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Posts from the ‘science’ Category

The Innovation Lifecycle: Video from Thomson Reuters

I found this video about how Thomson Reuters helps researchers transform a scientific discovery into a life-saving drug interesting. I’ve never heard about such services in research.

Here is my PhD thesis

Two weeks ago, my childhood dream became true and I finished PhD therefore becoming a medical geneticist. If you are interested in the pharmacogenomic implications of autoimmune conditions, here is my PhD thesis in PDF format.


Crowdsourcing Discovery: Success!

In modern science, you have no chance of doing significant research without grant money, but individuals can have great scientific ideas and projects. This is when Rockethub comes into place and people can actually try to crowdsource money for that. Finally, a project just made the required money hours before the deadline.

It is time to experiment with the way we experiment. Using the Internet, we will enable the public to fund and participate in an open model of basic scientific research.

The Web, itself the fruit of curiosity-driven basic research, has transformed every industry and creative endeavor it has touched, promoting collaboration, openness and efficiency. But scientists are stuck in a closed, pre-Internet mindset. We aim to change that.

Who are we, and what do we want to do? For 5 years, Ethan Perlstein’s lab at Princeton University has been developing a new evolutionary approach to studying how drugs work. For nearly 2 decades, David Sulzer’s lab at Columbia Med School has been a leader in the study of how drugs affect the brain.

[vimeo 50738950]

PhD in Clinical Genomics: Done!

I’m incredibly happy right now as I just successfully defended my PhD thesis entitled “Peripheral Blood Gene Expression Profiling as a Tool in Exploring Pharmacogenomics of Autoimmune Disease” at the University of Debrecen meaning that I became a geneticist which was a childhood dream of mine.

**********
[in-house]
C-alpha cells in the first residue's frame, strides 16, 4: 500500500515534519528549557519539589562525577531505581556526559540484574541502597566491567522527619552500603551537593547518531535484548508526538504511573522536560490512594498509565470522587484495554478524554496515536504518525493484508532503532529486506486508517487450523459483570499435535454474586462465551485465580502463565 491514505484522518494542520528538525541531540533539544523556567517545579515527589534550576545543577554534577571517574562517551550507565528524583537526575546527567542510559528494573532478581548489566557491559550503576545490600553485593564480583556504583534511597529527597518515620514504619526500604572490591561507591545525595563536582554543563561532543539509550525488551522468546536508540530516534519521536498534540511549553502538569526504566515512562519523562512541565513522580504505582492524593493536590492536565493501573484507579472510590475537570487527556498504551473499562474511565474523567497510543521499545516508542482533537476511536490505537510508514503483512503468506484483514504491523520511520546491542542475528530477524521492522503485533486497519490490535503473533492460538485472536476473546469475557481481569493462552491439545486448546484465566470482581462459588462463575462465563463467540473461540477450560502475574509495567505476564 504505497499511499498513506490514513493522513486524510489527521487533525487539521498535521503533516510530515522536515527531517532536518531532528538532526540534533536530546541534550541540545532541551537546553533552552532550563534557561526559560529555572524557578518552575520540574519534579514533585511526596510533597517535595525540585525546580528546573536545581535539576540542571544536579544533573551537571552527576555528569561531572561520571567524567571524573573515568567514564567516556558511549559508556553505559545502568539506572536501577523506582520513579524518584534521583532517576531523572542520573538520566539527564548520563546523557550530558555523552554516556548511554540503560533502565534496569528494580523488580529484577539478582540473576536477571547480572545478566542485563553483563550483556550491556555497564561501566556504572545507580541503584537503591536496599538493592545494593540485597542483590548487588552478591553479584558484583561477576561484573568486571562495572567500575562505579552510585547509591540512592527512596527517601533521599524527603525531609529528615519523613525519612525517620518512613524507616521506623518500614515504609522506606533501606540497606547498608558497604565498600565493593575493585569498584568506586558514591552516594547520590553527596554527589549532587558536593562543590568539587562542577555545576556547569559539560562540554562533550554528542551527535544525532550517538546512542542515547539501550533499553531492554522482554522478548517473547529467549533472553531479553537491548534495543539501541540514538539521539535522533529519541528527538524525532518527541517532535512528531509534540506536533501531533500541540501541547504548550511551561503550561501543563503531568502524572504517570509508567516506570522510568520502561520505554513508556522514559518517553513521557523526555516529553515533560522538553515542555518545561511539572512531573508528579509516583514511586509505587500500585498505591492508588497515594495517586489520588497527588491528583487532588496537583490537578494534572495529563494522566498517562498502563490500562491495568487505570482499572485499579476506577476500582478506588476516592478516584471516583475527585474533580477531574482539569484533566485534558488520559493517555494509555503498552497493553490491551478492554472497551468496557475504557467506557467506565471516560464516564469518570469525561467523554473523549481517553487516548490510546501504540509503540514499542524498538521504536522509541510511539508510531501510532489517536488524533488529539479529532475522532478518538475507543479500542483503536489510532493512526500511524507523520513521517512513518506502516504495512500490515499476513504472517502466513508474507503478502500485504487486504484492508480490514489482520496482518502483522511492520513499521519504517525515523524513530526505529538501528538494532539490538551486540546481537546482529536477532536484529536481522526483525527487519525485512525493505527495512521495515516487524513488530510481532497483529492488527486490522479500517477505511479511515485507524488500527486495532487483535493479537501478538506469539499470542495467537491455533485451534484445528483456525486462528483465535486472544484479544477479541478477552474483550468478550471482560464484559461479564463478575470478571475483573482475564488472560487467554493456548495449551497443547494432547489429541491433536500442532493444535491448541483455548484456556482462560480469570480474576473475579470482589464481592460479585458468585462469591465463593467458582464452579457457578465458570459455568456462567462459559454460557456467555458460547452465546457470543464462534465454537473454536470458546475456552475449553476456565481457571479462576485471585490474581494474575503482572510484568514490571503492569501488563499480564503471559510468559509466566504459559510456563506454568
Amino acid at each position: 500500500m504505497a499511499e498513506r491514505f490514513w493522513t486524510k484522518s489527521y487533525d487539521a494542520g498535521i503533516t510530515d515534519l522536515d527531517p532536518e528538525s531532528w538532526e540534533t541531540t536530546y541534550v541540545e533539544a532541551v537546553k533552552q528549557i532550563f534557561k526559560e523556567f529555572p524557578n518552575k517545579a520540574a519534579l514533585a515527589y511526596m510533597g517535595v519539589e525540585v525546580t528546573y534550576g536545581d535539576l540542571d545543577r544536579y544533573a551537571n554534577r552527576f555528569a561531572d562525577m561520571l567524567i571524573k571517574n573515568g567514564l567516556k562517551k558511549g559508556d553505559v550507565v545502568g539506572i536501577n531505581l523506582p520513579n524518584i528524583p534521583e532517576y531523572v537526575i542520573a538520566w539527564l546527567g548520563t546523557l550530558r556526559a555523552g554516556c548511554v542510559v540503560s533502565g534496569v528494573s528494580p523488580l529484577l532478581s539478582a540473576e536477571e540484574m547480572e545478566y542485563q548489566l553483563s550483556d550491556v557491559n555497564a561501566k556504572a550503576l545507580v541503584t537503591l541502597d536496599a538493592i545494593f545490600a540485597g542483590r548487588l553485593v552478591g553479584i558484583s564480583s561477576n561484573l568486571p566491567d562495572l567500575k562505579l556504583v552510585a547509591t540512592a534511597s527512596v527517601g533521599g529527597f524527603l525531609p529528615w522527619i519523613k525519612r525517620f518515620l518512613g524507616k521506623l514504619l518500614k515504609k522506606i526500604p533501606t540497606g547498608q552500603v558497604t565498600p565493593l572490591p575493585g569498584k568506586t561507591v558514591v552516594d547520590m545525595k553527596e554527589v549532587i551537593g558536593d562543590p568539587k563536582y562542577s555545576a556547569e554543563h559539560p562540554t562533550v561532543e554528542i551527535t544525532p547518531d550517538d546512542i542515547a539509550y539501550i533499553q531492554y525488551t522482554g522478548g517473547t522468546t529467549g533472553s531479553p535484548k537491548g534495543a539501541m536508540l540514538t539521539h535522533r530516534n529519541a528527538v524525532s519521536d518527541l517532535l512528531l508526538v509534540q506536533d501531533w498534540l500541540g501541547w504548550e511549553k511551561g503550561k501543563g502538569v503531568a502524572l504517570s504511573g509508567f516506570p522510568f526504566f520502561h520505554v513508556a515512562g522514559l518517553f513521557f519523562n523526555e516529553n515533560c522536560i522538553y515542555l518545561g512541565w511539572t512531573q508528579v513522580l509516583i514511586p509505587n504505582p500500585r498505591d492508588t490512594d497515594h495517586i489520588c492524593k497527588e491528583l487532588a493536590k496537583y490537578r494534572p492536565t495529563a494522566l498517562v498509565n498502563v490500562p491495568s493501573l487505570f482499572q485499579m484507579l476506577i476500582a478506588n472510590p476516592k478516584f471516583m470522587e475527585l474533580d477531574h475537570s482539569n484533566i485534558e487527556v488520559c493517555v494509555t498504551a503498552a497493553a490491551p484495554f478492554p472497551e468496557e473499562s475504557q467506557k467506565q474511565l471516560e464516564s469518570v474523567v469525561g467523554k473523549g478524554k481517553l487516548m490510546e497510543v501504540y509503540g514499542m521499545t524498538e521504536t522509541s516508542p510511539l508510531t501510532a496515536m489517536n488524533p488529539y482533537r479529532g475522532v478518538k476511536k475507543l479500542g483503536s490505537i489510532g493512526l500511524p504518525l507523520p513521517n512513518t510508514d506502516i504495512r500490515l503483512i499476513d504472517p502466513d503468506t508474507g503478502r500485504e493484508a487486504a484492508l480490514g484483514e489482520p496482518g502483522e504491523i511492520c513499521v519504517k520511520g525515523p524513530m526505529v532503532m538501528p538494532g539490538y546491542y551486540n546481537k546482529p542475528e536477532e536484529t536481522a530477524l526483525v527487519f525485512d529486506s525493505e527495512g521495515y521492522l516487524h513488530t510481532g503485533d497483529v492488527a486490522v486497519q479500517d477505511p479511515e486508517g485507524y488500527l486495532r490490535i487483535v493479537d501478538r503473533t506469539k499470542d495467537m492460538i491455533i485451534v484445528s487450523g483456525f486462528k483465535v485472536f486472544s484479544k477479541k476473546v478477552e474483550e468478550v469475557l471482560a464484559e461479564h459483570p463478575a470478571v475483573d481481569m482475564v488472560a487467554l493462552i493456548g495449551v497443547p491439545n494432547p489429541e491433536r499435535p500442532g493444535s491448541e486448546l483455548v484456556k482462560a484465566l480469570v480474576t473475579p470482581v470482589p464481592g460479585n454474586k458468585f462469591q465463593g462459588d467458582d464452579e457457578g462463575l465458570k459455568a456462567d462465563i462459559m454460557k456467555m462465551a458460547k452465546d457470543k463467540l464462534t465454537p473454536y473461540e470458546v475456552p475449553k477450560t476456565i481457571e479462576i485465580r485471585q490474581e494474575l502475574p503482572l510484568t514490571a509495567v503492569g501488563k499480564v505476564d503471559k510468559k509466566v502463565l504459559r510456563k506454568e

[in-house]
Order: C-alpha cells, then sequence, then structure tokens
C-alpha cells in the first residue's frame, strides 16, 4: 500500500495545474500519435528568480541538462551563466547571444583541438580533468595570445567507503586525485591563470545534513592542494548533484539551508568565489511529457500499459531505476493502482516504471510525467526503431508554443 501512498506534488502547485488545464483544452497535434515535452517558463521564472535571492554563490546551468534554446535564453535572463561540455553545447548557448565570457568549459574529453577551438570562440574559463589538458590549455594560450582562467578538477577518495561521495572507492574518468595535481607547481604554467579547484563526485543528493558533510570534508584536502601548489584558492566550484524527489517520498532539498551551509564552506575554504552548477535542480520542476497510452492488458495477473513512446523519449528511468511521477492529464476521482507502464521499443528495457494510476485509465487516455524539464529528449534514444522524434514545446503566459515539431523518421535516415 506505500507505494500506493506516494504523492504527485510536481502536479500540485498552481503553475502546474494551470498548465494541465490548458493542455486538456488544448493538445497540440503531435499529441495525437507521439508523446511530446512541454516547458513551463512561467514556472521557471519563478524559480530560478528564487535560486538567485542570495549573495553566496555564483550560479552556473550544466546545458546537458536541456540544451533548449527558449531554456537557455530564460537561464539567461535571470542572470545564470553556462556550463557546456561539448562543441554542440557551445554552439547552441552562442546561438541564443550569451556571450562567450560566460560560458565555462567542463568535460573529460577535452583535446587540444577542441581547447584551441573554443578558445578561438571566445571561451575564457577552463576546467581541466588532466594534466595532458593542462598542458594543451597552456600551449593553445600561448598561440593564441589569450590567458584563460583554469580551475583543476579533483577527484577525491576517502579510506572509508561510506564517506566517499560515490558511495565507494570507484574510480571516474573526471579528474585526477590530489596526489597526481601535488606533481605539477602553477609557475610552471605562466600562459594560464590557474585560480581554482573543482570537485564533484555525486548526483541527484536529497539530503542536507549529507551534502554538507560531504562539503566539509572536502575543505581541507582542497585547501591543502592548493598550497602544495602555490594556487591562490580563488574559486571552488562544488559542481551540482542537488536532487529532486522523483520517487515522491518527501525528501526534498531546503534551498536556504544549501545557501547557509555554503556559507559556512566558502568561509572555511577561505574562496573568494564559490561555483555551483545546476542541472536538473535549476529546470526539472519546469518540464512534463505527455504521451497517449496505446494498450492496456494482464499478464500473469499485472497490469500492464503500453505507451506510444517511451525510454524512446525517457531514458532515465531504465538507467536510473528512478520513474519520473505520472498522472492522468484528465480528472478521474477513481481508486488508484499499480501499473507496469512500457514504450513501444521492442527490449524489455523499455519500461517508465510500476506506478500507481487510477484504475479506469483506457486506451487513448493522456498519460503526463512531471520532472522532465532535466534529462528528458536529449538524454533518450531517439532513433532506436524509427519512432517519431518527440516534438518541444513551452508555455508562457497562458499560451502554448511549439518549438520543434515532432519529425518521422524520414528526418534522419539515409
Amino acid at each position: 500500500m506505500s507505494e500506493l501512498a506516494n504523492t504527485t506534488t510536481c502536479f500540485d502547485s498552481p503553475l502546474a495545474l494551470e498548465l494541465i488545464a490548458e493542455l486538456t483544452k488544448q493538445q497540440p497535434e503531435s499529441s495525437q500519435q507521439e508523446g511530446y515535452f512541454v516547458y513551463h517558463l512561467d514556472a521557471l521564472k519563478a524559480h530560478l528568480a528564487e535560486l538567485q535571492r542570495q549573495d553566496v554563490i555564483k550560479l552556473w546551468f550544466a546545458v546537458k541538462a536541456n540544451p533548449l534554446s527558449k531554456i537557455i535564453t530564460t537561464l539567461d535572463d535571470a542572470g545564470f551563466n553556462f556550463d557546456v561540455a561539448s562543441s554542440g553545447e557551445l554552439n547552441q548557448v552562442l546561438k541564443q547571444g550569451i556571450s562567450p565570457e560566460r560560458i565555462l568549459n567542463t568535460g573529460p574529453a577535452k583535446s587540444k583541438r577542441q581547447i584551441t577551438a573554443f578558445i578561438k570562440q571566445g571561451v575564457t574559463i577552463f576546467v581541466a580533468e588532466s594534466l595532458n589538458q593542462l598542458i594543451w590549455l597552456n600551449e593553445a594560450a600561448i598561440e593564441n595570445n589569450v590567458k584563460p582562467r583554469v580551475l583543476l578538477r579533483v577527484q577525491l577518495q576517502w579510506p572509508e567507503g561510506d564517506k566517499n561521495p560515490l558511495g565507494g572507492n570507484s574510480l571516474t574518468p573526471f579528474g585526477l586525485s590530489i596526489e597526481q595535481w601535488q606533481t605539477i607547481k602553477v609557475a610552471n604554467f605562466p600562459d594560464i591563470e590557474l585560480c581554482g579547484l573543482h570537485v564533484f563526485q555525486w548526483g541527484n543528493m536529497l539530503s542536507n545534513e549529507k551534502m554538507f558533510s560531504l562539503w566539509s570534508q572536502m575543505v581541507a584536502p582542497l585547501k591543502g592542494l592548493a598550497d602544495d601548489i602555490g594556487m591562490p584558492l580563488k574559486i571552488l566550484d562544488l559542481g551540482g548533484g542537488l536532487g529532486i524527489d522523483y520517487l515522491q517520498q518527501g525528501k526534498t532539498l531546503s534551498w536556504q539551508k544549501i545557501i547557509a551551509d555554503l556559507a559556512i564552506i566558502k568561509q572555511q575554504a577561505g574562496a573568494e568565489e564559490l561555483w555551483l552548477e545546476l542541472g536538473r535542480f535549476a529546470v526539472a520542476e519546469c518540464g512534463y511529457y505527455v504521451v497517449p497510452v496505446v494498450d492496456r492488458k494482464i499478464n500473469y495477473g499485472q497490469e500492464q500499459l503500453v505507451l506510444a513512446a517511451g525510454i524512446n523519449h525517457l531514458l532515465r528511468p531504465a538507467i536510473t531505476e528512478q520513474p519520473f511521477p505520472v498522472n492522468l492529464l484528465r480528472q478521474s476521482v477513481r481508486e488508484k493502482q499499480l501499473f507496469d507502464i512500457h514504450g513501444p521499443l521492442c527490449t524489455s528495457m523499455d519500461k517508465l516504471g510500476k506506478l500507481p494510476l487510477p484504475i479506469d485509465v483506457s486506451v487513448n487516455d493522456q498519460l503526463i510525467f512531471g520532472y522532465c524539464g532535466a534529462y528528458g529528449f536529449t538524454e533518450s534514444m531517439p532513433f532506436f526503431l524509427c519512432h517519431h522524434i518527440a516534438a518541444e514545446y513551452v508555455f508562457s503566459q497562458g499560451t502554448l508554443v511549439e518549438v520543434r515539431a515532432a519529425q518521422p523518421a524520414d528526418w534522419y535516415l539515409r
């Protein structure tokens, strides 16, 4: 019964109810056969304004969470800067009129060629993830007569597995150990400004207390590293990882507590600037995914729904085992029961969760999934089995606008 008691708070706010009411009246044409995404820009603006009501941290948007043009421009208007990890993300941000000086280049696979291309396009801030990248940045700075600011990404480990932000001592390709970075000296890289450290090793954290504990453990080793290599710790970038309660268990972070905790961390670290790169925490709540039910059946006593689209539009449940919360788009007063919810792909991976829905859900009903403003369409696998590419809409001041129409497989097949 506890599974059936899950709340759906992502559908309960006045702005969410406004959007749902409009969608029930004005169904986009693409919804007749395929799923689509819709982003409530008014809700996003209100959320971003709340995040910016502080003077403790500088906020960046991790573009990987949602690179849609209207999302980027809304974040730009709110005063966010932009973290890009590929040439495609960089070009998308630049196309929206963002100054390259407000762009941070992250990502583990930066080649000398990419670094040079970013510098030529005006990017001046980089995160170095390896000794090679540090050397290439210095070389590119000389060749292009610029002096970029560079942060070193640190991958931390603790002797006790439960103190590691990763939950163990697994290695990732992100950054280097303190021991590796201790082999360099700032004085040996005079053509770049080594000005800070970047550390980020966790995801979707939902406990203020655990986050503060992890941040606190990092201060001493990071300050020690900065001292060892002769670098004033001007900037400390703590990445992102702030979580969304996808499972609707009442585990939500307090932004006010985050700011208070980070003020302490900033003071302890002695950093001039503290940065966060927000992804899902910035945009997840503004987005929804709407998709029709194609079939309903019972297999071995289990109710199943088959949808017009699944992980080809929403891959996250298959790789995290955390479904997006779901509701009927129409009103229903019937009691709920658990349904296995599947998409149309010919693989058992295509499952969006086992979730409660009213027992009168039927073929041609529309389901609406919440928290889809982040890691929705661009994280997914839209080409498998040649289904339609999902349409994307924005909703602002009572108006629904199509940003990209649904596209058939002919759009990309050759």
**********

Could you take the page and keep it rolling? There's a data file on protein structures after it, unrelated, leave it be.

Many thanks for all the support throughout the last 3 years! What’s next? Becoming a medical futurist.

Here is my thesis and here is a photo after the celebration with my fiancée.

PhD defense on Monday!

Next Monday (19, November) is going to be a very important day in my life as my PhD defense will take place that day at the University of Debrecen. Of course, I’m going to make the thesis public soon.

The title of the thesis:

Peripheral Blood Gene Expression Profiling as a Tool in Exploring the Pharmacogenomics of Autoimmune Diseases

The opponents:

  • Prof. Margit Zeher (head of the Department of Rheumatology at the University of Debrecen)
  • Dr. Joel Dudley (Director of Biomedical Informatics at Mount Sinai School of Medicine)

Wish me luck!

What is open access about?

Fellow genomic blogger, Jonathan Eisen, created a great video that describes what open access publishing is about. I’ve always tried to publish in open access journals.

Key Trends in the Future of Medicine: E-Patients, Communication and Technology

At the end of the 19th century, French artists were hired by a toy or cigarette manufacturer to create a series of postcards which would feature the future. Most of the postcards described ordinary processes and activities, but not medicine or healthcare. There might be only one example when they tried to predict the use of a microscope and the work of microbiologists:

This series of interesting postcards show how hard predicting the future of medicine is. As we must walk on the path of evidence based medicine, it’s a real challenge to predict the next technologies and solutions in healthcare. One thing is clear though: the real medical instrument will be the same, proper communication.

Robots replacing doctors?

I’ve given hundreds of presentations and I teach at several universities about the use of social media in everyday medicine and I always highlight the importance of 1) doctor-patient relationship in person, and 2) good communication skills for doctors, but if I try to think ahead, I have to agree with Vinod Khosla that technology can replace 80% percent of the work of doctors.